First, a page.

A character in one of the most famous novels in English literature – Robert Louis Stevenson’s “Treasure Island” – Long John Silver created the image of the stereotypical pirate most have in mind. You know, the whole peg leg and parrot thing. Here’s how he’s described in the book: “his left leg was cut off close by the hip, and under the left shoulder he carried a crutch…hopping about upon it like a bird. He was very tall and strong, with a face as big as a ham.” A cook hired for the ship Hispaniola, Silver becomes a dastardly pirate hunting for legendary treasure of Captain Flint. He doesn’t meet the end of our other pirates though. At the end of the novel, Silver hobbles off with some of the booty and is never seen again. He also gives one of the best explanations of what being a pirate is all about: “Being a pirate is all well and good… but once I lost me leg it was never the same. I needed the treasure for me and the wife to get our retirement home in Eastbourne.” Seriously, it’s all about the nest egg.
- Diego Maradona
One of the greatest soccer players of all time, he’s often described as an emotional wreck and a cocaine addict. Where’s the leadership you say? As a member of the Argentinean national team that won the 1986 World Cup, Maradona’s performance included two memorable goals in a quarter-final victory over England. The first was scored illegally with his left hand, which Maradona later claimed was the work of “the hand of God.” The second displayed an amazing ability to dribble past an onslaught of defenders to find the back of the net. Most experts today consider the rest of the team average. But Maradona’s sheer zeal and drive inspired them to greatness too.
- Tom Brady
One of the greatest football players in history, Tom Brady of the New England Patriots also has one of the longest streaks as a superstar team captain in the NFL. Why is that a sign of leadership? Brady has often spoken about how the captaincy is an honor because it is voted on by teammates. The five-time Super Bowl champion wasn’t named a captain at the beginning of the 2016 season for the first time in 14 years, likely a result of the fact that he was suspended for the first four games of the season due to Deflategate. But by the 11th game, his teammates once again elevated him, keeping that streak alive too. Brady is one of only two players to win five Super Bowls (the other being Charles Haley), the only quarterback to win five and the only player to win them all playing for one team.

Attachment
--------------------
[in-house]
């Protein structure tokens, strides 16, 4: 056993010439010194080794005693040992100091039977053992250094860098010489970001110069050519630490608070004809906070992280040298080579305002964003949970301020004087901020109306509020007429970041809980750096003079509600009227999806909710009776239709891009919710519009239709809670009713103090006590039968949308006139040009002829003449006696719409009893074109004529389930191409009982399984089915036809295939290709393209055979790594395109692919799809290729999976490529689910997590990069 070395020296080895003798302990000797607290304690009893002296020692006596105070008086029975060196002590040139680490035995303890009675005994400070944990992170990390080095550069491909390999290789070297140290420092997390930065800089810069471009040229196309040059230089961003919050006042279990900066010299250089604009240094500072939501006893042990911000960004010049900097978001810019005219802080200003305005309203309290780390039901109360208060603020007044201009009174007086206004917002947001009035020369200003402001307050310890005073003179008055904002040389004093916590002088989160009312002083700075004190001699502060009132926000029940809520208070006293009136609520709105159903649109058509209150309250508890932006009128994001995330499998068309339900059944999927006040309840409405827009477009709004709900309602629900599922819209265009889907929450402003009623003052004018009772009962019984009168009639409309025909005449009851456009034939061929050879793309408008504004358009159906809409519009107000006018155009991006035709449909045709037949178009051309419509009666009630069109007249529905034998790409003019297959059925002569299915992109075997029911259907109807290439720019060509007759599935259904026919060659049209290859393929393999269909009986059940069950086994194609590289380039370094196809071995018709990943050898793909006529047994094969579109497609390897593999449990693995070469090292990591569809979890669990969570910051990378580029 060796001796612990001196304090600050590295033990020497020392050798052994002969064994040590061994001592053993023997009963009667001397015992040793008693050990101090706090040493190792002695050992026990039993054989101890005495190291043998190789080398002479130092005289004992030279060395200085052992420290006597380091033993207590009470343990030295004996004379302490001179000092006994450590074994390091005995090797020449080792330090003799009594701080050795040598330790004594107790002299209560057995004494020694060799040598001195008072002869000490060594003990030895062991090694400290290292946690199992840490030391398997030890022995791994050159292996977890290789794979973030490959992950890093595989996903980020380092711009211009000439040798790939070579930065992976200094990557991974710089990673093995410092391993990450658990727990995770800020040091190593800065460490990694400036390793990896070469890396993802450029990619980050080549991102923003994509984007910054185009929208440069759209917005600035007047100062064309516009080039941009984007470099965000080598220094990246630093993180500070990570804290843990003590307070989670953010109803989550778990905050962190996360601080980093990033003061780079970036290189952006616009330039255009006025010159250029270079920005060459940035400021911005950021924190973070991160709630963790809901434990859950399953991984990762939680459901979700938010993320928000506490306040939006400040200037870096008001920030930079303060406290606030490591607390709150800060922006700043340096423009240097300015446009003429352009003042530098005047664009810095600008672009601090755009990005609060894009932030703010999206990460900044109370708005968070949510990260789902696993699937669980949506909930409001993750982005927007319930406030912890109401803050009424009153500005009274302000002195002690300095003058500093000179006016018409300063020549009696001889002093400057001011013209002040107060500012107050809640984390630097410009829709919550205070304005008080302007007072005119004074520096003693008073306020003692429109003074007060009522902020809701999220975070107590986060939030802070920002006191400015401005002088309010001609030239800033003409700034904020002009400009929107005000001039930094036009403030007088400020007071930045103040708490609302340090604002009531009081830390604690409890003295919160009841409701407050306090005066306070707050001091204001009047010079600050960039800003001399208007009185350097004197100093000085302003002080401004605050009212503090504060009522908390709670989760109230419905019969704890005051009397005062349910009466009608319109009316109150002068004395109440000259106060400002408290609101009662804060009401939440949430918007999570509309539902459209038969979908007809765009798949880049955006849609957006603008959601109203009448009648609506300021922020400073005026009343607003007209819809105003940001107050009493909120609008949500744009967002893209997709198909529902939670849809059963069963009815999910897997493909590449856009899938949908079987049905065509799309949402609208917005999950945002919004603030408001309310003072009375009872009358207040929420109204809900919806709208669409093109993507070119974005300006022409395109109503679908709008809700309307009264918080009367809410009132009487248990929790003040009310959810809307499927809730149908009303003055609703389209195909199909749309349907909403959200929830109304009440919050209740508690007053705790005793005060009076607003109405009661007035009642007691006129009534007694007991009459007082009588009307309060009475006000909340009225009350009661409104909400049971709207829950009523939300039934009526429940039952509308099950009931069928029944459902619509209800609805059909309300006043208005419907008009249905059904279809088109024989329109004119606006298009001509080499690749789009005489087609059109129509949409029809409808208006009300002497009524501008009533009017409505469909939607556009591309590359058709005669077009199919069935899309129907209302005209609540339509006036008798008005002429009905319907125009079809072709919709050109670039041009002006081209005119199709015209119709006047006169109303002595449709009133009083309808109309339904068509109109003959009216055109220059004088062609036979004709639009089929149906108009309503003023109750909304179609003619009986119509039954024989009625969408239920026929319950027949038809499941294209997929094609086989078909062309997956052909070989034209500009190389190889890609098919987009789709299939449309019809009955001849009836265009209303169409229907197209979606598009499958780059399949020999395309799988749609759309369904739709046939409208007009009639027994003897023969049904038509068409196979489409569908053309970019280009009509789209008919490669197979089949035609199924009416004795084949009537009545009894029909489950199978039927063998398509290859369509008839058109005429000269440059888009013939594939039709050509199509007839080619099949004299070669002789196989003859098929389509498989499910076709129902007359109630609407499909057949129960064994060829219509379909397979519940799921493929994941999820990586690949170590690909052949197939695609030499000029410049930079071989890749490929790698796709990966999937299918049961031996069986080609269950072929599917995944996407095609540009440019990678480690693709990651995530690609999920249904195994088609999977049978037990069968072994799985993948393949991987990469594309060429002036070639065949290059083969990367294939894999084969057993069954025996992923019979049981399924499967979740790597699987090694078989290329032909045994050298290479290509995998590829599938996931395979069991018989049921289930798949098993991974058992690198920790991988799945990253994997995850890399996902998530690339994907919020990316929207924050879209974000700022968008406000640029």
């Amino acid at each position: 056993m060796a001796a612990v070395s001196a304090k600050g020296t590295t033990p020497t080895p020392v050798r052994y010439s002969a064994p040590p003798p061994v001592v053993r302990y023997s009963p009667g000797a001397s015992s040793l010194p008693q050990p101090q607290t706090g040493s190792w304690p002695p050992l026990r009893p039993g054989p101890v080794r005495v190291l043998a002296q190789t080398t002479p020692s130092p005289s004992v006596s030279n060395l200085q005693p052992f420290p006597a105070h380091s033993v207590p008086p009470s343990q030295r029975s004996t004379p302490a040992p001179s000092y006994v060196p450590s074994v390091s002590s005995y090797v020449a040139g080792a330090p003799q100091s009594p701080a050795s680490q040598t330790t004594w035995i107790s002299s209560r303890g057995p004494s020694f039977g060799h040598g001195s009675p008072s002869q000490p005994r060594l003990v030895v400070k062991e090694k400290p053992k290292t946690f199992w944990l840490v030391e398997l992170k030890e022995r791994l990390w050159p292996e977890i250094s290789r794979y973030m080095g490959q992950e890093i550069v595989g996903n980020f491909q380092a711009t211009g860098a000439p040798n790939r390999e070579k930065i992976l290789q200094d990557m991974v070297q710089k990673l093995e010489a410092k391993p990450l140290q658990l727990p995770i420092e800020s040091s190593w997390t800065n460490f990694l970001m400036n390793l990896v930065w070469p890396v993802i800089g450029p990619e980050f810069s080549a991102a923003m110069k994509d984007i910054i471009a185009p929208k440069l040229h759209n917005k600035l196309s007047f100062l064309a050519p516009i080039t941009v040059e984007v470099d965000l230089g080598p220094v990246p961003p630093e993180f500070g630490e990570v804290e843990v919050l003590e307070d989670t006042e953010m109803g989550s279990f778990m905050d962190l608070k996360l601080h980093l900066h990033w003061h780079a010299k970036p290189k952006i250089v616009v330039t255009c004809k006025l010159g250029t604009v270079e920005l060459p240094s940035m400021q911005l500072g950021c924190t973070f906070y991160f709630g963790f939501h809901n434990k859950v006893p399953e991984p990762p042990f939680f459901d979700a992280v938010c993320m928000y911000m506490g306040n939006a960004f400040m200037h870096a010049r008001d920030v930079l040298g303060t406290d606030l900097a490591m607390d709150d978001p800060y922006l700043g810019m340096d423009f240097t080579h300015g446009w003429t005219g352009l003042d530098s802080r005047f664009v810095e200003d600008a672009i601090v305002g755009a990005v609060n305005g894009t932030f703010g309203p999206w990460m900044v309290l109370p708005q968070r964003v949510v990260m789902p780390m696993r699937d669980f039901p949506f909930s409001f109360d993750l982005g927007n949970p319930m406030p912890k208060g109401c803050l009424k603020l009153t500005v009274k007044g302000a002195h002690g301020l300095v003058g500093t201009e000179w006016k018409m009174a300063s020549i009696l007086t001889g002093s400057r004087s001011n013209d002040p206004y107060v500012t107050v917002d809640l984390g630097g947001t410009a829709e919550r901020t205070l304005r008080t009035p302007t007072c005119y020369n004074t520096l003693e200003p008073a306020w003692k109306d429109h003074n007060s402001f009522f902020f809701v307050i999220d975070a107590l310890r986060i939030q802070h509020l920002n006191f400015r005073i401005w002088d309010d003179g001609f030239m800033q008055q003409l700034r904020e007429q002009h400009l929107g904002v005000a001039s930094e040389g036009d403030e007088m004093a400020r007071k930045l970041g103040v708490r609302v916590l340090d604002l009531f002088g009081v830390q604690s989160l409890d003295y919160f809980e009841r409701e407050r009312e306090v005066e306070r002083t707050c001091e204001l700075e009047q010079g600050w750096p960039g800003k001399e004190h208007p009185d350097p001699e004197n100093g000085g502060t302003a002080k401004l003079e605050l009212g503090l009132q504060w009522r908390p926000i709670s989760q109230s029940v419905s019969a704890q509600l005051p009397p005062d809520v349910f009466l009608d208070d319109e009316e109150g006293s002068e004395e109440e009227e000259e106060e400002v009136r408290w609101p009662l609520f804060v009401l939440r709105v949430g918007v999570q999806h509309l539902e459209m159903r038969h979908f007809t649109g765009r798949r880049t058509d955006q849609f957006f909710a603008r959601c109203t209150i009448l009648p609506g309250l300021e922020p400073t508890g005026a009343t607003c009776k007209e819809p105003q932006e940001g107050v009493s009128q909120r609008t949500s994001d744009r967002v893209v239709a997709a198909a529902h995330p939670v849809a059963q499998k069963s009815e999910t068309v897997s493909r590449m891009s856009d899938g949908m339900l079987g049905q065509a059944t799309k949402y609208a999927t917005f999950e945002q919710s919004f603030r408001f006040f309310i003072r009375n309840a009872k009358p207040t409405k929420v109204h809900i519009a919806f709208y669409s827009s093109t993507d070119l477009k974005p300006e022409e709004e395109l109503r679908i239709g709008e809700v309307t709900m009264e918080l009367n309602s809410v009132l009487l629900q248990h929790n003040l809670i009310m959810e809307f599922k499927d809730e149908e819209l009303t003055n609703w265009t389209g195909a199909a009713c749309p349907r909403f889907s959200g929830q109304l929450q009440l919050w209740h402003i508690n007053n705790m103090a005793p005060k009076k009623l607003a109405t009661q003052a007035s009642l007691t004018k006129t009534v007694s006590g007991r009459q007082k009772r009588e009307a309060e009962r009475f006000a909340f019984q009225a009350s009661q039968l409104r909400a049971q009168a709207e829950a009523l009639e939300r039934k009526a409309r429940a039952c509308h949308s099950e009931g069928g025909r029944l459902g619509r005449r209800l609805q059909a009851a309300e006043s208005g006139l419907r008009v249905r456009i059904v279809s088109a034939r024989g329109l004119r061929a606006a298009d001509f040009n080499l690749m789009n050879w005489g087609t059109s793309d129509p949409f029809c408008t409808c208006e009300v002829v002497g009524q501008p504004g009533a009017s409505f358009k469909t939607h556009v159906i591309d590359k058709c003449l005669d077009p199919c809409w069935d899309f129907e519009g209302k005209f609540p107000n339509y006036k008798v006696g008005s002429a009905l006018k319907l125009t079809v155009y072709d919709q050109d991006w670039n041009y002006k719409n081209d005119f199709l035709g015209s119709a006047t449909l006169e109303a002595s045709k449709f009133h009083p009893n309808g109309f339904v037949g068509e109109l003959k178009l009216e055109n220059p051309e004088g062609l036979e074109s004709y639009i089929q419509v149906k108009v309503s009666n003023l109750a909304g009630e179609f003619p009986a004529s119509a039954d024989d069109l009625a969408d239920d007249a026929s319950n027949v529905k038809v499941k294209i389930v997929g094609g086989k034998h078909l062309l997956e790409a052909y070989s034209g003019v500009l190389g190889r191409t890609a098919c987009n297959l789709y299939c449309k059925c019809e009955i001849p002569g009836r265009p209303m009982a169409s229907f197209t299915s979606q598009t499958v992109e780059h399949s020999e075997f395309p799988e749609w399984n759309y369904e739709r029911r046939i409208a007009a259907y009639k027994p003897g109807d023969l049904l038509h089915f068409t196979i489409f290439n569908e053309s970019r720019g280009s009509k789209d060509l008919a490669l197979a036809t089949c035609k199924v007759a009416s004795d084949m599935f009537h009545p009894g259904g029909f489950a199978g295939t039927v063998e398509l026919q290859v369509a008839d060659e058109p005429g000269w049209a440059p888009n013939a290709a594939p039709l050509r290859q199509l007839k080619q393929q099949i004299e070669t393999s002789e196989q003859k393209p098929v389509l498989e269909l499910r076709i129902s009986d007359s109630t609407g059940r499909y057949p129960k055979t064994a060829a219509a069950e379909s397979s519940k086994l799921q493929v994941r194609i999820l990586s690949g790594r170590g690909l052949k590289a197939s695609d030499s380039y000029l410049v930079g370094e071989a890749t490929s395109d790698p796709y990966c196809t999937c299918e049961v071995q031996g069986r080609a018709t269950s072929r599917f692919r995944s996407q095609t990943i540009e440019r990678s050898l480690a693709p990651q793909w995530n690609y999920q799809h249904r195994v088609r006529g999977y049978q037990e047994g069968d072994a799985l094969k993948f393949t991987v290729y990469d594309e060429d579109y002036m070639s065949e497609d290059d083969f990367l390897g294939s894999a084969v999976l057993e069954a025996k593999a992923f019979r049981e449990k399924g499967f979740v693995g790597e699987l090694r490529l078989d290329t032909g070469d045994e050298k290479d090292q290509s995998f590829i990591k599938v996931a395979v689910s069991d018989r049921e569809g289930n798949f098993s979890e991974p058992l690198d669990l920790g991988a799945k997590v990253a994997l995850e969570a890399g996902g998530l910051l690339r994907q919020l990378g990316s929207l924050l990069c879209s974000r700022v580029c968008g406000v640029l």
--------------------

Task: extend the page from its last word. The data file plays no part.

- Chelsey B. “Sully” Sullenberger, III
In 2009, Captain Sullenberger, piloting a routine US Airways flight, pulled off one of the most miraculous, life-saving, catastrophe-averting maneuvers of modern times. He landed US Airways Flight 1549 in New York City’s frigid Hudson River. The plane’s two engines had lost thrust following a sudden bird strike. Sullenberger – who always emphasizes the key role played by his crew – received international acclaim for his. actions that day, including the passage of a Congressional resolution recognizing their bravery. Sullenberger was ranked second in Time Magazine’s “Top 100 Most Influential Heroes and Icons of 2009” and was awarded the French Legion of Honour. He was also played by Tom Hanks in the movie, “Sully,” that came out last year.
- James T. Kirk
This is the captain who is probably the best known captain of all time. The character of James Tiberius Kirk has been played by both William Shatner and Chris Pine, but it was Shatner’s iconic performance during the 1960s that has inspired a generation of scientists, astronauts and all-around geeks to embraces the sciences as children and aim for the stars. Shatner explains Kirk’s appeal best: “The hero of classic storytelling carries with them the look of eagles,” Shatner explained recently. “He’s brave. He’s courageous. He’s got command presence. He’s attractive to both men and women. He’s a man of action. These themes are classic in their scope and great heroes of Shakespeare and Greek dramas from whence all our storytelling emerges are in that classic mode. And I thought Capt. Kirk was in that classic mode.”